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Lee Badman
Lee Badman
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7 WiFi Killers That May Surprise You

That festive holiday decor could be slowing your WLAN performance. Learn about little known and unusual sources of wireless interference.
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If you're interested in WiFi, love Christmas decorations -- or both -- you probably noticed recent reports out of the United Kingdom that your active holiday decor may be disrupting the WiFi signals in your home or business. Whether the impact is the result of shoddy electrical design by the manufacturers of the fairy lights (as they say in the UK) or a more sinister collusion between wireless router makers and the Christmas light industry to sell more wireless hardware is certainly a question that hangs in the air.

Are ugly, light-up sweaters responsible for mobile denials of service? That one is still being investigated, but there is one clear truth that wireless experts already know regardless of the holiday light dust-up: Non WiFi products very much can make wireless life miserable.

Without diving too deep into the technology, we can boil the problems down to a couple of regulatory realities. WiFi works in the unlicensed 2.4-GHz and 5-GHz frequency ranges. There are many other devices that also leverage the fact that you can transmit in these spectrums without expensive and complicated licensing requirements.

In addition, all the wireless devices that tend to step on each other are required to tolerate interference, unless you can change their channel to a non-polluted one within their operational profiles. In other words, interference is a fact of life under the current rules. Now that you know about pretty lights with evil intentions, let's take a look at a number of other common interferers that you may not be aware of.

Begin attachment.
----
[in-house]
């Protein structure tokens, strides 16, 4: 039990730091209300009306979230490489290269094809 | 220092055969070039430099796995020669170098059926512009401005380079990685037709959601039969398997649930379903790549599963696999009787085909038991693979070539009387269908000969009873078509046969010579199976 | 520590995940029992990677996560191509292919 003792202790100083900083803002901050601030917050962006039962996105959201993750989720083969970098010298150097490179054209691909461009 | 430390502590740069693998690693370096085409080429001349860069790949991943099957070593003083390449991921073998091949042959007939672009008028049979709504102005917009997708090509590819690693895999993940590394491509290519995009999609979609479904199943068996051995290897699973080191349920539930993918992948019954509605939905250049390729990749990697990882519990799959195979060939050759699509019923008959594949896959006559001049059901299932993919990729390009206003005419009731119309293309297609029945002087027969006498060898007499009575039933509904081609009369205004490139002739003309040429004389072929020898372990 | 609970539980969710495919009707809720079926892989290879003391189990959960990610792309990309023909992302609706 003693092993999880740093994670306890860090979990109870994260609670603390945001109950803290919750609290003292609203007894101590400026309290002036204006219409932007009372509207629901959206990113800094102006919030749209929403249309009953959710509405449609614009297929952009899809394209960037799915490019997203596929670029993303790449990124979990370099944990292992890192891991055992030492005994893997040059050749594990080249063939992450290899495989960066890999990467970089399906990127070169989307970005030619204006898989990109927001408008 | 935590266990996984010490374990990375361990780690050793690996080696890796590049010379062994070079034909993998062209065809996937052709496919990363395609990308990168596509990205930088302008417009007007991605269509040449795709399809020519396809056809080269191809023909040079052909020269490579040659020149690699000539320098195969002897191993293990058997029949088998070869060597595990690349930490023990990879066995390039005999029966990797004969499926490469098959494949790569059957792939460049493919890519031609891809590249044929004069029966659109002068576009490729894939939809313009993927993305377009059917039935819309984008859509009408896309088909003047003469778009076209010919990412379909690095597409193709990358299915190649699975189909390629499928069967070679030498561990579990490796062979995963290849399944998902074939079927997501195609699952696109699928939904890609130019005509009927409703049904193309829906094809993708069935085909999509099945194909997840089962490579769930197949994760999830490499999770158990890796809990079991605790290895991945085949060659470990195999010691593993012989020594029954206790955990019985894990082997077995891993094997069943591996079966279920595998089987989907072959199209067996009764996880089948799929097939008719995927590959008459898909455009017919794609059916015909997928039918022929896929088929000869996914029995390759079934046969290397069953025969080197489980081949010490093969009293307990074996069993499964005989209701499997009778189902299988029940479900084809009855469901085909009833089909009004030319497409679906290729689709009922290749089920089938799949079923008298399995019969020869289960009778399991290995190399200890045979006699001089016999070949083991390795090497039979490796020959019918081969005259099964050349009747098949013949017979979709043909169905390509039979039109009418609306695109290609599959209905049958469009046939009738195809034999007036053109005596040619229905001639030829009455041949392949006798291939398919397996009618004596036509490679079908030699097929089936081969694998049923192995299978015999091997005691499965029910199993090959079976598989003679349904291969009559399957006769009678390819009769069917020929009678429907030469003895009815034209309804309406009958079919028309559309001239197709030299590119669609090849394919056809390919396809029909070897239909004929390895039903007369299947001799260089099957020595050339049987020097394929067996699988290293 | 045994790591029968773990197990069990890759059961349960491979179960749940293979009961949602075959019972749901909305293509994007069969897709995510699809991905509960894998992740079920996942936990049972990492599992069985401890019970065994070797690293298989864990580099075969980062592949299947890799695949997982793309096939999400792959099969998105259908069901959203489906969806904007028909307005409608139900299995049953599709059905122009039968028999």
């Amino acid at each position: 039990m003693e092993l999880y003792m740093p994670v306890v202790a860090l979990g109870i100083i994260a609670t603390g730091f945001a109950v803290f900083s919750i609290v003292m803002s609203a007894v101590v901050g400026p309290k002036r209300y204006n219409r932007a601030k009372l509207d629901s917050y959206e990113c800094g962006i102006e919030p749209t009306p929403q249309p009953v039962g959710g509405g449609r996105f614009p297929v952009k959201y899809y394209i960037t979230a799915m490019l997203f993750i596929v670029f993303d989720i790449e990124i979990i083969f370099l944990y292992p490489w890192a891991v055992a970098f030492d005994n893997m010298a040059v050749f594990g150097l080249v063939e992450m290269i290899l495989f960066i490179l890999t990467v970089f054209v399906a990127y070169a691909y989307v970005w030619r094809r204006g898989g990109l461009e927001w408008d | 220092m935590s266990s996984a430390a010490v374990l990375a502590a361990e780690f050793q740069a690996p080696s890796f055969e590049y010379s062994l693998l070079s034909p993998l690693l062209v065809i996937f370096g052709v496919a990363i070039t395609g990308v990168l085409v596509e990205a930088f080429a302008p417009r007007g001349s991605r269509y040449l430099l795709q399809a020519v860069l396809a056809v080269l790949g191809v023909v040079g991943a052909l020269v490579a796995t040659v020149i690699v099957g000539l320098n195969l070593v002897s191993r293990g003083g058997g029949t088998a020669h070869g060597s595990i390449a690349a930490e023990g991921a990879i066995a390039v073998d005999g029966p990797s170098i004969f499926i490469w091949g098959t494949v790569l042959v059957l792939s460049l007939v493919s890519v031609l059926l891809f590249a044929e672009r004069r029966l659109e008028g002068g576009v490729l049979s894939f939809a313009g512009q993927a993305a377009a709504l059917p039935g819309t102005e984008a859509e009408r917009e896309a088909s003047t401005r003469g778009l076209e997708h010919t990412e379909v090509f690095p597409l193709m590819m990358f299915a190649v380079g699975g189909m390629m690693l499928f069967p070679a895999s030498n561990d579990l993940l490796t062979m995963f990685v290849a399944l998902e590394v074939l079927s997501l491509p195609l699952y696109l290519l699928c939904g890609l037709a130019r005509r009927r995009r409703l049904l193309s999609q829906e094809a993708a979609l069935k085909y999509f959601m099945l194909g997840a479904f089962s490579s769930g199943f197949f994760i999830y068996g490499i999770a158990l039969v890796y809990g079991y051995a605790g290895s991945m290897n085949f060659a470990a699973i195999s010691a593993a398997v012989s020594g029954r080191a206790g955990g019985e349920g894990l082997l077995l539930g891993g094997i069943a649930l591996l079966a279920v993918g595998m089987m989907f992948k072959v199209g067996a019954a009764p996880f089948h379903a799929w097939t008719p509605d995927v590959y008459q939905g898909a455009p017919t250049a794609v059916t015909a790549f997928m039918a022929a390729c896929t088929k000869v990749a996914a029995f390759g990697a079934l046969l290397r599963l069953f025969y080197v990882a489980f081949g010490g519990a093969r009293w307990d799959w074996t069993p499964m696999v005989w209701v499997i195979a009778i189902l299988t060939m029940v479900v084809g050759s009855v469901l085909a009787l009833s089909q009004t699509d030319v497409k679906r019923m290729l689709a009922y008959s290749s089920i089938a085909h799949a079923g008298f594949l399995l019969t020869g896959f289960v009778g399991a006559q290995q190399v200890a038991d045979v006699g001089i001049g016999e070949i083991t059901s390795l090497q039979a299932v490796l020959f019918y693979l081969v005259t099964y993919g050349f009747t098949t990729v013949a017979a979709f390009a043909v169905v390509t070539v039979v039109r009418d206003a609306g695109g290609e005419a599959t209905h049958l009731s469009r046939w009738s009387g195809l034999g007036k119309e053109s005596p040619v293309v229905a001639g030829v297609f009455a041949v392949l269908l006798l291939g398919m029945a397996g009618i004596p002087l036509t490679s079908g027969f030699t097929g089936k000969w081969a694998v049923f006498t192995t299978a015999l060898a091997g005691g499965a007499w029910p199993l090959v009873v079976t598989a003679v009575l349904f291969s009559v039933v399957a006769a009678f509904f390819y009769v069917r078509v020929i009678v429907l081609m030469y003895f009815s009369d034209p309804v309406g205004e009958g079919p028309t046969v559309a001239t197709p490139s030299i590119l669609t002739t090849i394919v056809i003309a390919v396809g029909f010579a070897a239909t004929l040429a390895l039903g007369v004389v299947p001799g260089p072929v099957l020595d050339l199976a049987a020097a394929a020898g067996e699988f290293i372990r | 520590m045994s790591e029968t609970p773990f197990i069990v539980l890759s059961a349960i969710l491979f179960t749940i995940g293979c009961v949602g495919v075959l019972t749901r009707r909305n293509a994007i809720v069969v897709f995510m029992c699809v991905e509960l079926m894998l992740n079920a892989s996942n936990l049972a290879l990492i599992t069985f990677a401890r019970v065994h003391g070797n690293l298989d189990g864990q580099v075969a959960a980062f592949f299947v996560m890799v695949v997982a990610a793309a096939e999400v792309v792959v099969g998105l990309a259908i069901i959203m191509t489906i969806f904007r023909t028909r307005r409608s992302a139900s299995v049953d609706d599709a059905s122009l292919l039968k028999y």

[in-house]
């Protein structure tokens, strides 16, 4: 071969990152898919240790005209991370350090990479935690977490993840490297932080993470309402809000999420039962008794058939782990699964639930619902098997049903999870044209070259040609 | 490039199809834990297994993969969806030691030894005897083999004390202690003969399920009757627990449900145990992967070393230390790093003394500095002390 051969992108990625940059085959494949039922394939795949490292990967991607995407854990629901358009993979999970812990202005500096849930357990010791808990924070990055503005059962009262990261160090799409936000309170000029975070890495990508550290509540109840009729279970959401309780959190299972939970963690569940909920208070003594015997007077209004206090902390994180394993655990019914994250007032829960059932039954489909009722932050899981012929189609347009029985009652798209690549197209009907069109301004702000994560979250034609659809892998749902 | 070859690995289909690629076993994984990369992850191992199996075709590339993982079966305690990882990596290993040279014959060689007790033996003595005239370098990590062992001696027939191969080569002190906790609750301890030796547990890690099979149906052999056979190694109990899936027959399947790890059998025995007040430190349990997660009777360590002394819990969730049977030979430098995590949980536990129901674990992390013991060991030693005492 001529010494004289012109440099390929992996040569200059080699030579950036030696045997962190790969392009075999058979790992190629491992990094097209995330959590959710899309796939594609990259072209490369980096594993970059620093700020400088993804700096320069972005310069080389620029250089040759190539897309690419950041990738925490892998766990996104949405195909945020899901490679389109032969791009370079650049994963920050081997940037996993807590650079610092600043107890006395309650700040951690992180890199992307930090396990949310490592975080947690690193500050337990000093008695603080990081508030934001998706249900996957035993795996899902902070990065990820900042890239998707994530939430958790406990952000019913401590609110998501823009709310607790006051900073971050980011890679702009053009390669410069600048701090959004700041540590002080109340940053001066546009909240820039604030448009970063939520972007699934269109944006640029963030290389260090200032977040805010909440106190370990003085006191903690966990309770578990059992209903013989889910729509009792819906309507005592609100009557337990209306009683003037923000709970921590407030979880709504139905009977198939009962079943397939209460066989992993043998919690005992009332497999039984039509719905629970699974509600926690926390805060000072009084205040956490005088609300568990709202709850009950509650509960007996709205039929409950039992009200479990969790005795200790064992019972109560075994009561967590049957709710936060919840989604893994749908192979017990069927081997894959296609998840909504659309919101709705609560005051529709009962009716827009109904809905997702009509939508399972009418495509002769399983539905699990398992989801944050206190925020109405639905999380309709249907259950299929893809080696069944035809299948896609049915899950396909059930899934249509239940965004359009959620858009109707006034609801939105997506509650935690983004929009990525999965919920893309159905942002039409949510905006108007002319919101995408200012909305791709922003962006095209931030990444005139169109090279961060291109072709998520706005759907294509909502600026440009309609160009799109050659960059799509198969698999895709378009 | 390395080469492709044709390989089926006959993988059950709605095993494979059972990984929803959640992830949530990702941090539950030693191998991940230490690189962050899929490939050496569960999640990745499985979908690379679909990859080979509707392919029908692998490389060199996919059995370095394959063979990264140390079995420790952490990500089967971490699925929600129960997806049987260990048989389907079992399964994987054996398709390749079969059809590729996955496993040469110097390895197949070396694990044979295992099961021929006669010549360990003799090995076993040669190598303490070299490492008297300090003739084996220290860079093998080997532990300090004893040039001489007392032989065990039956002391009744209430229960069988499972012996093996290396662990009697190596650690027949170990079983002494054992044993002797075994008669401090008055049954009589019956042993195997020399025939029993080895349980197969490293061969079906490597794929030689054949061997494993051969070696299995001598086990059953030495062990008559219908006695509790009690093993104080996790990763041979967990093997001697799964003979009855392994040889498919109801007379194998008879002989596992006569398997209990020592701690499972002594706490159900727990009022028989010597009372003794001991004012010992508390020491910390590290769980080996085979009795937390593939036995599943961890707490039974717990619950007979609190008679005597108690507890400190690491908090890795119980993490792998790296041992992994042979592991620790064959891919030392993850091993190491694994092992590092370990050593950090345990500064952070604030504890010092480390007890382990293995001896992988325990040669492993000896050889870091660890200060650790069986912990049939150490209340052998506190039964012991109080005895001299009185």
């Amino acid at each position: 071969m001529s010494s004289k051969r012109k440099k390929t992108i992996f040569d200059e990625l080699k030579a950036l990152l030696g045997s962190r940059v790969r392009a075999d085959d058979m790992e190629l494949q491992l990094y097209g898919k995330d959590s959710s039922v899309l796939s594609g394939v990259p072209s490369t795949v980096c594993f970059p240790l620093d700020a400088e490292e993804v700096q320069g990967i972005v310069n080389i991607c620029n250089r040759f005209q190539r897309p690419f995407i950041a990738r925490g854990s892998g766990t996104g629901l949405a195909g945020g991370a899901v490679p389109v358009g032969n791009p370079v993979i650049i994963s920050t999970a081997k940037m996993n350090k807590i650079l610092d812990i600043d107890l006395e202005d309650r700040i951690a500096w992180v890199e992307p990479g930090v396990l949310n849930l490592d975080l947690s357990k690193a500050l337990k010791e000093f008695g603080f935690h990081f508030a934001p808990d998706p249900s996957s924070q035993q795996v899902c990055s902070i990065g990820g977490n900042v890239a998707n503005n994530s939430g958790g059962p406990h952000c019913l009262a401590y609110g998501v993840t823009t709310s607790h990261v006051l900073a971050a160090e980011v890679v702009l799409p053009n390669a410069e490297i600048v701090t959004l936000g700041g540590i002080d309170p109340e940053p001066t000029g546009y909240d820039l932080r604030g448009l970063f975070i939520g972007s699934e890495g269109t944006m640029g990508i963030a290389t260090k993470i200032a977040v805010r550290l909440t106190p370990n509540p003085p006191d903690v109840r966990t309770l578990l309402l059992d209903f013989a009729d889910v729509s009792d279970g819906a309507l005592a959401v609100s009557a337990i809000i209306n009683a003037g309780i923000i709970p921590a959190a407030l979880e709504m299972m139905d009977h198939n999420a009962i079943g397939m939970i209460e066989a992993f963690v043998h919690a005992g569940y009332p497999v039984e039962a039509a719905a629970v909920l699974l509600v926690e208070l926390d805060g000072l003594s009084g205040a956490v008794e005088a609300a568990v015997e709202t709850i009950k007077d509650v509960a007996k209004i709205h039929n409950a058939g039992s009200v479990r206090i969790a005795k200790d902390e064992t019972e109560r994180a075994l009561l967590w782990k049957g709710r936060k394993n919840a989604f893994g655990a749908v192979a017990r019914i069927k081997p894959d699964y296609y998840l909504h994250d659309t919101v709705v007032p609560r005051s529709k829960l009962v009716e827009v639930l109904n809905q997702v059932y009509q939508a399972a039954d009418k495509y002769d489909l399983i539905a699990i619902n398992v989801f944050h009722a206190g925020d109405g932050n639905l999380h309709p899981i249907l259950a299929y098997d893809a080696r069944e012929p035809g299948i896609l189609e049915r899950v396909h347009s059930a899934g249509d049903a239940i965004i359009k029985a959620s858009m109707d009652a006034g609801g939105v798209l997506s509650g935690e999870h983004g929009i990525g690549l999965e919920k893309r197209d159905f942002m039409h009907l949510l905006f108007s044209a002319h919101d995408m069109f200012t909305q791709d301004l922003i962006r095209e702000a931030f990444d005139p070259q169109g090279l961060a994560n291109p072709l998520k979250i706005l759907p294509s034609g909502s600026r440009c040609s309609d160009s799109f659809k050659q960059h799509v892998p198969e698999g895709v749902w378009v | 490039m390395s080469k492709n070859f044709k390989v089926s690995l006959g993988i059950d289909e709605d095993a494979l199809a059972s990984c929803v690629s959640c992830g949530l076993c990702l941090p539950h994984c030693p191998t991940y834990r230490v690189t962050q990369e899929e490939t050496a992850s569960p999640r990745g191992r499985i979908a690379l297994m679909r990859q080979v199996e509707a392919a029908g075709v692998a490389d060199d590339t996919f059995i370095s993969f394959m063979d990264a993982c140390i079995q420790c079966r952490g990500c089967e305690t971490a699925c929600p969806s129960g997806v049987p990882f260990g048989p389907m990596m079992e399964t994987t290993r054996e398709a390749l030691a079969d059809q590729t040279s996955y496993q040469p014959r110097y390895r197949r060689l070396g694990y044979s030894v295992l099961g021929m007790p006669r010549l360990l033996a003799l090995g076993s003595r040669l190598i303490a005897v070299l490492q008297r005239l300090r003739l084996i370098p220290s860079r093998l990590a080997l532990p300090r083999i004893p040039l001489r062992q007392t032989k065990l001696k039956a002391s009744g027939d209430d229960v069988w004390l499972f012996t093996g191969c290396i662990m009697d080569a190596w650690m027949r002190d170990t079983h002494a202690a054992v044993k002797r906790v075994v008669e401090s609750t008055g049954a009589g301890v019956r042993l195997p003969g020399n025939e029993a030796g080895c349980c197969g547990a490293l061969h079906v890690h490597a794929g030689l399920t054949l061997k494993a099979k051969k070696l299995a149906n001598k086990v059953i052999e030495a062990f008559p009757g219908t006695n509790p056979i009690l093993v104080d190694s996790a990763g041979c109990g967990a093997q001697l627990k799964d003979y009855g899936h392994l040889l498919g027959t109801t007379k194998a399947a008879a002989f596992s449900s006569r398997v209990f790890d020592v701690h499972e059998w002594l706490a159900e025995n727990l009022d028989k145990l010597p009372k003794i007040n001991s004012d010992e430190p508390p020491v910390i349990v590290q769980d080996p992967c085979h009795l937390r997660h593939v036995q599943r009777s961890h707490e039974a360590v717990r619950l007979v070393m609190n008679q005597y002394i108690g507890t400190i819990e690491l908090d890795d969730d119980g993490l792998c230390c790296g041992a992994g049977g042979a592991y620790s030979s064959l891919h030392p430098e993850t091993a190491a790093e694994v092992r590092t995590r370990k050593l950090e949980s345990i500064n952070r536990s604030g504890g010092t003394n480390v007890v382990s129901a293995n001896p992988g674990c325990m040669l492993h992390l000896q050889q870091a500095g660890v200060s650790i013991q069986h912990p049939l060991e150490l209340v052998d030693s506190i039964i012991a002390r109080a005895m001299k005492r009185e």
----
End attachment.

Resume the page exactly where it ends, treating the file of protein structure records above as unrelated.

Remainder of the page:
(Image: franckreporter/iStockphoto)

 

Lee is a Wireless Network Architect for a large private university. He has also tought classes on networking, wireless network administration, and wireless security. Lee's technical background includes 10 years in the US Air Force as an Electronic Warfare systems technician ... View Full Bio

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MarciaNWC
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MarciaNWC,
User Rank: Strategist
12/16/2015 | 5:15:59 PM
Re: Thank for Sharing
Glad you liked the list! Thanks for chiming in here.
chantrodge11
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chantrodge11,
User Rank: Apprentice
12/15/2015 | 6:31:58 AM
Thank for Sharing
Some of these could be the reason for my slow Wifi. Will have it checked. Thank you so much for sharing. Was surprised that <strong>bluetooth</strong> is included on the list.
Brian.Dean
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Brian.Dean,
User Rank: Ninja
12/8/2015 | 9:08:37 PM
Re: Aluminum and Christmas Decorations
Alarm clocks with a wireless outdoor temperature sensor can also cause interference and the worst part is that in the whole troubleshooting process, the alarm clock is the last device that one would consider as the problem. It is another instance where a spectrum analyzer can save countless hours. Installing a quick app on a phone can also provide some insight on the type of RF that occupies a location.